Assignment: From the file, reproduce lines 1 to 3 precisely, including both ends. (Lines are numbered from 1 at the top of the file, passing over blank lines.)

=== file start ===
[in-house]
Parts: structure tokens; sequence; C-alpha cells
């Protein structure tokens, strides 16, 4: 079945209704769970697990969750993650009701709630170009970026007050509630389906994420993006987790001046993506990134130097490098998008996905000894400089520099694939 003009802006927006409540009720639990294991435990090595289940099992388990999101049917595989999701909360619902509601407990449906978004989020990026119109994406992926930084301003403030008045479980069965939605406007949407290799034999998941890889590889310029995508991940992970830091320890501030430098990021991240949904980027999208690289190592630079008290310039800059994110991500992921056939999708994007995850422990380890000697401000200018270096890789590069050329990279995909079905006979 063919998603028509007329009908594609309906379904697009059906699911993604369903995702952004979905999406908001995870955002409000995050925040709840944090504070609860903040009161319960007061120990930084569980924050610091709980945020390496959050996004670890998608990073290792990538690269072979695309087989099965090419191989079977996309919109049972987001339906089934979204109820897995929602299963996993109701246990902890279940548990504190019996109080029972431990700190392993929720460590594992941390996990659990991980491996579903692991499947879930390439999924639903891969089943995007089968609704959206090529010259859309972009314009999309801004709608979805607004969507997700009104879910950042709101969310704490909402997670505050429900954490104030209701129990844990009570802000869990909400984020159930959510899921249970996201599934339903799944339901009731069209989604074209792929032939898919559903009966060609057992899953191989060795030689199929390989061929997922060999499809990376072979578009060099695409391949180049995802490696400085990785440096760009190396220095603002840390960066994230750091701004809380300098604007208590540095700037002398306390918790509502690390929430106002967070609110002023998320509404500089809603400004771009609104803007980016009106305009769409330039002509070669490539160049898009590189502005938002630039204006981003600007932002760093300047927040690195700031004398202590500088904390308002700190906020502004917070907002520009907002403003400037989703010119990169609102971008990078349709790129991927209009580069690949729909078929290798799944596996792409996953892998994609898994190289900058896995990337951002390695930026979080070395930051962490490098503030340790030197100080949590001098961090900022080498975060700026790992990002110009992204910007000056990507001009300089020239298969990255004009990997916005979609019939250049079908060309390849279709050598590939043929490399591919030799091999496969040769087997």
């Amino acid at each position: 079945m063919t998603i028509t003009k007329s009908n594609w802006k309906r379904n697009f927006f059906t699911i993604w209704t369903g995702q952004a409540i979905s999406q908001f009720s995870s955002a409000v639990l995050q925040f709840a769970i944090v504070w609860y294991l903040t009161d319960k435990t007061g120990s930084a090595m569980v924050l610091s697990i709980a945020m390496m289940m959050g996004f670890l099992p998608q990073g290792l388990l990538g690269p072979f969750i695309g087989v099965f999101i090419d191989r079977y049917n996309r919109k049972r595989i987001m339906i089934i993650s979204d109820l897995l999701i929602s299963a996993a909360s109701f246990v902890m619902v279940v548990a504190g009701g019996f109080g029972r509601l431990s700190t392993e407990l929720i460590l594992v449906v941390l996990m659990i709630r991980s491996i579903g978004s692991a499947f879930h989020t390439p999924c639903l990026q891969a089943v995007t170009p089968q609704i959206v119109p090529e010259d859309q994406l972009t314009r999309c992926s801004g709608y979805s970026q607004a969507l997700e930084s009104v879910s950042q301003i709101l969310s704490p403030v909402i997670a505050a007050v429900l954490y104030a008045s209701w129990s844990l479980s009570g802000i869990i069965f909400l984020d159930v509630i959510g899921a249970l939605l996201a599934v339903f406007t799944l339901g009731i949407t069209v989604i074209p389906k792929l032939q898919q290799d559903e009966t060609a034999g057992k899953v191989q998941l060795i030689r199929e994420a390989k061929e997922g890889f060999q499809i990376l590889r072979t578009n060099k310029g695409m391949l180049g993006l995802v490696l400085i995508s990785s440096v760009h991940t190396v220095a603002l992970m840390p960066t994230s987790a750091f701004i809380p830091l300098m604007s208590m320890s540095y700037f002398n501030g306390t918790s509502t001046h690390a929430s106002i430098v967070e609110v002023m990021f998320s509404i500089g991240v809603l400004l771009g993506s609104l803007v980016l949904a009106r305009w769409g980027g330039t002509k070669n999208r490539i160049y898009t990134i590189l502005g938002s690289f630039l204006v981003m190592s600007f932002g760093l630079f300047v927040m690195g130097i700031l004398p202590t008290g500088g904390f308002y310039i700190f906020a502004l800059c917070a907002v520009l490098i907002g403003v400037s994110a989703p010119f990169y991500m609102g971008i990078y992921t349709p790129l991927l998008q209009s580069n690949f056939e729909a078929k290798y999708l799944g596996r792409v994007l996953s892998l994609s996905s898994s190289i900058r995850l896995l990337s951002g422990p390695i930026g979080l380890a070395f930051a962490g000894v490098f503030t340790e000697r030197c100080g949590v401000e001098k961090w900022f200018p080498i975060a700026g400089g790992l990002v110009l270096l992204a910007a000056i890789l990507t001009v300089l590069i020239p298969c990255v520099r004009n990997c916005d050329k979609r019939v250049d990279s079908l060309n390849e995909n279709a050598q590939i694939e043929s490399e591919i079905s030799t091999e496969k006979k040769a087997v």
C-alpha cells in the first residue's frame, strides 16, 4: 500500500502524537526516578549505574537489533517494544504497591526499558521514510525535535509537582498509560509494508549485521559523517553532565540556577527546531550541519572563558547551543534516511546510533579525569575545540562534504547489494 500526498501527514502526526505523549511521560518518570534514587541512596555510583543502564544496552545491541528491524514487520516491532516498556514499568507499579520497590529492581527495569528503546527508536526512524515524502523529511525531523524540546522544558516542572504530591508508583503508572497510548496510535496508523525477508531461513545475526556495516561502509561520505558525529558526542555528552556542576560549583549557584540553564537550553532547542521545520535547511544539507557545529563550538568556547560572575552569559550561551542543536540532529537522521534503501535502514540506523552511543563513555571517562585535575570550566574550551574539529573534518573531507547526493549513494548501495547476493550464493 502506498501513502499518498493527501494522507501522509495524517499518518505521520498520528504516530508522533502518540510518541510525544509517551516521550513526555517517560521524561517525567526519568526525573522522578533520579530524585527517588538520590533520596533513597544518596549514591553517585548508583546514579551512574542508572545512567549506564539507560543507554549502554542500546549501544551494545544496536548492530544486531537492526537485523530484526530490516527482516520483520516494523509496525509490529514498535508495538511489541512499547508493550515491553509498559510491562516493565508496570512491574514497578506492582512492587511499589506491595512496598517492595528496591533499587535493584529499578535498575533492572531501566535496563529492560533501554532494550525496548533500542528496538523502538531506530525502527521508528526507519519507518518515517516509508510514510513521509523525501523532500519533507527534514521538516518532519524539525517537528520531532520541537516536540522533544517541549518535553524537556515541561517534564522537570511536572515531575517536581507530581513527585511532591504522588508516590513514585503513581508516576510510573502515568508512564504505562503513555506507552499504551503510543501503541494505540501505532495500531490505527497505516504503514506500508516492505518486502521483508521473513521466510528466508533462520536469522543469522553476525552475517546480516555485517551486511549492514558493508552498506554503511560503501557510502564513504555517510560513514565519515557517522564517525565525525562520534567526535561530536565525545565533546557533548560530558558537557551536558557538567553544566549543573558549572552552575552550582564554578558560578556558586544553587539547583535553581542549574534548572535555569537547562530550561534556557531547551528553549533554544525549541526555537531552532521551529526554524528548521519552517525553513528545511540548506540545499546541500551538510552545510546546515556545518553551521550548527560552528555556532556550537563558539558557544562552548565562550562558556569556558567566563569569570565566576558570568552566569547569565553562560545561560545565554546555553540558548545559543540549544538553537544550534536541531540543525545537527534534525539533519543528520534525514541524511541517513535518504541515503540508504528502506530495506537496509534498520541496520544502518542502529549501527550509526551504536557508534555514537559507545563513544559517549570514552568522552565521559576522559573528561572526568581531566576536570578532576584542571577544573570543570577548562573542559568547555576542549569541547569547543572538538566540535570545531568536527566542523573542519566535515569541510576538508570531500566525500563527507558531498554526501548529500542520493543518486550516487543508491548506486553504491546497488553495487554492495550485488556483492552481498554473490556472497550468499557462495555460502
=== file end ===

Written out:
[in-house]
Parts: structure tokens; sequence; C-alpha cells
């Protein structure tokens, strides 16, 4: 079945209704769970697990969750993650009701709630170009970026007050509630389906994420993006987790001046993506990134130097490098998008996905000894400089520099694939 003009802006927006409540009720639990294991435990090595289940099992388990999101049917595989999701909360619902509601407990449906978004989020990026119109994406992926930084301003403030008045479980069965939605406007949407290799034999998941890889590889310029995508991940992970830091320890501030430098990021991240949904980027999208690289190592630079008290310039800059994110991500992921056939999708994007995850422990380890000697401000200018270096890789590069050329990279995909079905006979 063919998603028509007329009908594609309906379904697009059906699911993604369903995702952004979905999406908001995870955002409000995050925040709840944090504070609860903040009161319960007061120990930084569980924050610091709980945020390496959050996004670890998608990073290792990538690269072979695309087989099965090419191989079977996309919109049972987001339906089934979204109820897995929602299963996993109701246990902890279940548990504190019996109080029972431990700190392993929720460590594992941390996990659990991980491996579903692991499947879930390439999924639903891969089943995007089968609704959206090529010259859309972009314009999309801004709608979805607004969507997700009104879910950042709101969310704490909402997670505050429900954490104030209701129990844990009570802000869990909400984020159930959510899921249970996201599934339903799944339901009731069209989604074209792929032939898919559903009966060609057992899953191989060795030689199929390989061929997922060999499809990376072979578009060099695409391949180049995802490696400085990785440096760009190396220095603002840390960066994230750091701004809380300098604007208590540095700037002398306390918790509502690390929430106002967070609110002023998320509404500089809603400004771009609104803007980016009106305009769409330039002509070669490539160049898009590189502005938002630039204006981003600007932002760093300047927040690195700031004398202590500088904390308002700190906020502004917070907002520009907002403003400037989703010119990169609102971008990078349709790129991927209009580069690949729909078929290798799944596996792409996953892998994609898994190289900058896995990337951002390695930026979080070395930051962490490098503030340790030197100080949590001098961090900022080498975060700026790992990002110009992204910007000056990507001009300089020239298969990255004009990997916005979609019939250049079908060309390849279709050598590939043929490399591919030799091999496969040769087997």